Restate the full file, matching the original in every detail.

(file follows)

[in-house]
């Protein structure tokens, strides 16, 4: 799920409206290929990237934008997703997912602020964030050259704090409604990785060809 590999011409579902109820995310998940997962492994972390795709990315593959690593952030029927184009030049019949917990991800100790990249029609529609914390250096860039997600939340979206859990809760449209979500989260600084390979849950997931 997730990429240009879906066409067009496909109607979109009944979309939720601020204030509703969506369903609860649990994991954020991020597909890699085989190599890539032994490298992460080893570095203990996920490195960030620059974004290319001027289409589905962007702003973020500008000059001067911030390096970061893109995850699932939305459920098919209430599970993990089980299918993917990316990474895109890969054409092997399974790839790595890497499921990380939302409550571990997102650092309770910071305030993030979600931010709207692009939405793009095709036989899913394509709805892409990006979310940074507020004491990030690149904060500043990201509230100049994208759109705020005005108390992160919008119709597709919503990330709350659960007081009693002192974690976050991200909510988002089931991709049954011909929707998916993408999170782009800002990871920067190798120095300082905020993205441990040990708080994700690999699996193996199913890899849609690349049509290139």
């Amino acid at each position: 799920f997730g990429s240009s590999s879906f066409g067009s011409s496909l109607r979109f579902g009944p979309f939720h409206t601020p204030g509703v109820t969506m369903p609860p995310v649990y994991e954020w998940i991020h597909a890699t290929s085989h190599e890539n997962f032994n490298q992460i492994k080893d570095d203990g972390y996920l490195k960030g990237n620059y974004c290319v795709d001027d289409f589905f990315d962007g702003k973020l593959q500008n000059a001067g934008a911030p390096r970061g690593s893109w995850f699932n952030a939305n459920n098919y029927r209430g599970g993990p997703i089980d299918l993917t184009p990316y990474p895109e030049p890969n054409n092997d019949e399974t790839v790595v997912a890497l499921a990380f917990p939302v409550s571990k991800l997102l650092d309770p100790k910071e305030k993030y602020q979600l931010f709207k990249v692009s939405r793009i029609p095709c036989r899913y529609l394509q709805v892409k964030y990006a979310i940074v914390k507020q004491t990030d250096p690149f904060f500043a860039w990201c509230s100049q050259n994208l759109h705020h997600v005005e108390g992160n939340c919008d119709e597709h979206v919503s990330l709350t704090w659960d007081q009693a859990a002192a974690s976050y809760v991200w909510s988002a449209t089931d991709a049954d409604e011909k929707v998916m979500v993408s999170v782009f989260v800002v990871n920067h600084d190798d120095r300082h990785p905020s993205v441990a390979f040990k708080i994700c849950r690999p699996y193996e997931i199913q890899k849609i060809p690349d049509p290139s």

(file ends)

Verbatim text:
[in-house]
């Protein structure tokens, strides 16, 4: 799920409206290929990237934008997703997912602020964030050259704090409604990785060809 590999011409579902109820995310998940997962492994972390795709990315593959690593952030029927184009030049019949917990991800100790990249029609529609914390250096860039997600939340979206859990809760449209979500989260600084390979849950997931 997730990429240009879906066409067009496909109607979109009944979309939720601020204030509703969506369903609860649990994991954020991020597909890699085989190599890539032994490298992460080893570095203990996920490195960030620059974004290319001027289409589905962007702003973020500008000059001067911030390096970061893109995850699932939305459920098919209430599970993990089980299918993917990316990474895109890969054409092997399974790839790595890497499921990380939302409550571990997102650092309770910071305030993030979600931010709207692009939405793009095709036989899913394509709805892409990006979310940074507020004491990030690149904060500043990201509230100049994208759109705020005005108390992160919008119709597709919503990330709350659960007081009693002192974690976050991200909510988002089931991709049954011909929707998916993408999170782009800002990871920067190798120095300082905020993205441990040990708080994700690999699996193996199913890899849609690349049509290139």
């Amino acid at each position: 799920f997730g990429s240009s590999s879906f066409g067009s011409s496909l109607r979109f579902g009944p979309f939720h409206t601020p204030g509703v109820t969506m369903p609860p995310v649990y994991e954020w998940i991020h597909a890699t290929s085989h190599e890539n997962f032994n490298q992460i492994k080893d570095d203990g972390y996920l490195k960030g990237n620059y974004c290319v795709d001027d289409f589905f990315d962007g702003k973020l593959q500008n000059a001067g934008a911030p390096r970061g690593s893109w995850f699932n952030a939305n459920n098919y029927r209430g599970g993990p997703i089980d299918l993917t184009p990316y990474p895109e030049p890969n054409n092997d019949e399974t790839v790595v997912a890497l499921a990380f917990p939302v409550s571990k991800l997102l650092d309770p100790k910071e305030k993030y602020q979600l931010f709207k990249v692009s939405r793009i029609p095709c036989r899913y529609l394509q709805v892409k964030y990006a979310i940074v914390k507020q004491t990030d250096p690149f904060f500043a860039w990201c509230s100049q050259n994208l759109h705020h997600v005005e108390g992160n939340c919008d119709e597709h979206v919503s990330l709350t704090w659960d007081q009693a859990a002192a974690s976050y809760v991200w909510s988002a449209t089931d991709a049954d409604e011909k929707v998916m979500v993408s999170v782009f989260v800002v990871n920067h600084d190798d120095r300082h990785p905020s993205v441990a390979f040990k708080i994700c849950r690999p699996y193996e997931i199913q890899k849609i060809p690349d049509p290139s």